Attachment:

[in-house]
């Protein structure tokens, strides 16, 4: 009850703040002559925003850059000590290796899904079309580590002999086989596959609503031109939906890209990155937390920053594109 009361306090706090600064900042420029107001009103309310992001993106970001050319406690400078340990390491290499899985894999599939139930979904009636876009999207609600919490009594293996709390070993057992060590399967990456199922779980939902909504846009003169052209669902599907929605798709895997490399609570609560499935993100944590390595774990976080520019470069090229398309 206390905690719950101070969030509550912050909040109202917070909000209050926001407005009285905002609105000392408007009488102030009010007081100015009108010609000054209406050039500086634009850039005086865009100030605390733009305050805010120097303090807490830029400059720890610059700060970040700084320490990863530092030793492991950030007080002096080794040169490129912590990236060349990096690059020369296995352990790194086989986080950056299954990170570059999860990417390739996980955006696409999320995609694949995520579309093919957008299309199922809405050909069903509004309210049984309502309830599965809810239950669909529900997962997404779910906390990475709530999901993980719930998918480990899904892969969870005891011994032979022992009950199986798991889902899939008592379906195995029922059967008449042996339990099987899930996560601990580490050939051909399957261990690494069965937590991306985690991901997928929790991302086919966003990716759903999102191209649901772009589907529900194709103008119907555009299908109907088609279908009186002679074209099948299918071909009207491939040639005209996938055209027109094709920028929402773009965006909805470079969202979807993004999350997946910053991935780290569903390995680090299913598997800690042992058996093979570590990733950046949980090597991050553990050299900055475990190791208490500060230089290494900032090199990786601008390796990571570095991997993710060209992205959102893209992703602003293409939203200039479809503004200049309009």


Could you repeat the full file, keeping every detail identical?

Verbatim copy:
[in-house]
């Protein structure tokens, strides 16, 4: 009850703040002559925003850059000590290796899904079309580590002999086989596959609503031109939906890209990155937390920053594109 009361306090706090600064900042420029107001009103309310992001993106970001050319406690400078340990390491290499899985894999599939139930979904009636876009999207609600919490009594293996709390070993057992060590399967990456199922779980939902909504846009003169052209669902599907929605798709895997490399609570609560499935993100944590390595774990976080520019470069090229398309 206390905690719950101070969030509550912050909040109202917070909000209050926001407005009285905002609105000392408007009488102030009010007081100015009108010609000054209406050039500086634009850039005086865009100030605390733009305050805010120097303090807490830029400059720890610059700060970040700084320490990863530092030793492991950030007080002096080794040169490129912590990236060349990096690059020369296995352990790194086989986080950056299954990170570059999860990417390739996980955006696409999320995609694949995520579309093919957008299309199922809405050909069903509004309210049984309502309830599965809810239950669909529900997962997404779910906390990475709530999901993980719930998918480990899904892969969870005891011994032979022992009950199986798991889902899939008592379906195995029922059967008449042996339990099987899930996560601990580490050939051909399957261990690494069965937590991306985690991901997928929790991302086919966003990716759903999102191209649901772009589907529900194709103008119907555009299908109907088609279908009186002679074209099948299918071909009207491939040639005209996938055209027109094709920028929402773009965006909805470079969202979807993004999350997946910053991935780290569903390995680090299913598997800690042992058996093979570590990733950046949980090597991050553990050299900055475990190791208490500060230089290494900032090199990786601008390796990571570095991997993710060209992205959102893209992703602003293409939203200039479809503004200049309009």